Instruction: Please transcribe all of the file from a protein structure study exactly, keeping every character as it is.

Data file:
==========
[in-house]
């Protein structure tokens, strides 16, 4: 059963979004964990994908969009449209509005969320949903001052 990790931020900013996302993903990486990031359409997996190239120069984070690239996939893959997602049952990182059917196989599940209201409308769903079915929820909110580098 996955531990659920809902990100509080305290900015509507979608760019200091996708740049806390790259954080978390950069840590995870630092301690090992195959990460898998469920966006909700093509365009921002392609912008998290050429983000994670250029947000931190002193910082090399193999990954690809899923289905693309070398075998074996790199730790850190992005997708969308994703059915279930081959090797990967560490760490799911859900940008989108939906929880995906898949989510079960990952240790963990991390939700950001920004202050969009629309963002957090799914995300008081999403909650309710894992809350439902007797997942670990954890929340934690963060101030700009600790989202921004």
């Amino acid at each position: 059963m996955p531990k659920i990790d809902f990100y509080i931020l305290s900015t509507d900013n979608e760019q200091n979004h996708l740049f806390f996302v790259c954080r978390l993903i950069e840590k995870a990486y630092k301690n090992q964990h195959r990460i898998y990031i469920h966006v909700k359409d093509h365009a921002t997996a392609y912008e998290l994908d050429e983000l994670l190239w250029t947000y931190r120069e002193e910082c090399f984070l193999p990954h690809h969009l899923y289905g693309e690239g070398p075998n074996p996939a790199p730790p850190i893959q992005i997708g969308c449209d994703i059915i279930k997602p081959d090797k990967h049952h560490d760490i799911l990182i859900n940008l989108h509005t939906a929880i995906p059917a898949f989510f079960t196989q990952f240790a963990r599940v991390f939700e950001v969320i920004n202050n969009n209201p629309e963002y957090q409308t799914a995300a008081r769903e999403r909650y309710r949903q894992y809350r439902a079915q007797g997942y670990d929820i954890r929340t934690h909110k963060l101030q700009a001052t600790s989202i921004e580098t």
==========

[in-house]
């Protein structure tokens, strides 16, 4: 059963979004964990994908969009449209509005969320949903001052 990790931020900013996302993903990486990031359409997996190239120069984070690239996939893959997602049952990182059917196989599940209201409308769903079915929820909110580098 996955531990659920809902990100509080305290900015509507979608760019200091996708740049806390790259954080978390950069840590995870630092301690090992195959990460898998469920966006909700093509365009921002392609912008998290050429983000994670250029947000931190002193910082090399193999990954690809899923289905693309070398075998074996790199730790850190992005997708969308994703059915279930081959090797990967560490760490799911859900940008989108939906929880995906898949989510079960990952240790963990991390939700950001920004202050969009629309963002957090799914995300008081999403909650309710894992809350439902007797997942670990954890929340934690963060101030700009600790989202921004």
């Amino acid at each position: 059963m996955p531990k659920i990790d809902f990100y509080i931020l305290s900015t509507d900013n979608e760019q200091n979004h996708l740049f806390f996302v790259c954080r978390l993903i950069e840590k995870a990486y630092k301690n090992q964990h195959r990460i898998y990031i469920h966006v909700k359409d093509h365009a921002t997996a392609y912008e998290l994908d050429e983000l994670l190239w250029t947000y931190r120069e002193e910082c090399f984070l193999p990954h690809h969009l899923y289905g693309e690239g070398p075998n074996p996939a790199p730790p850190i893959q992005i997708g969308c449209d994703i059915i279930k997602p081959d090797k990967h049952h560490d760490i799911l990182i859900n940008l989108h509005t939906a929880i995906p059917a898949f989510f079960t196989q990952f240790a963990r599940v991390f939700e950001v969320i920004n202050n969009n209201p629309e963002y957090q409308t799914a995300a008081r769903e999403r909650y309710r949903q894992y809350r439902a079915q007797g997942y670990d929820i954890r929340t934690h909110k963060l101030q700009a001052t600790s989202i921004e580098t």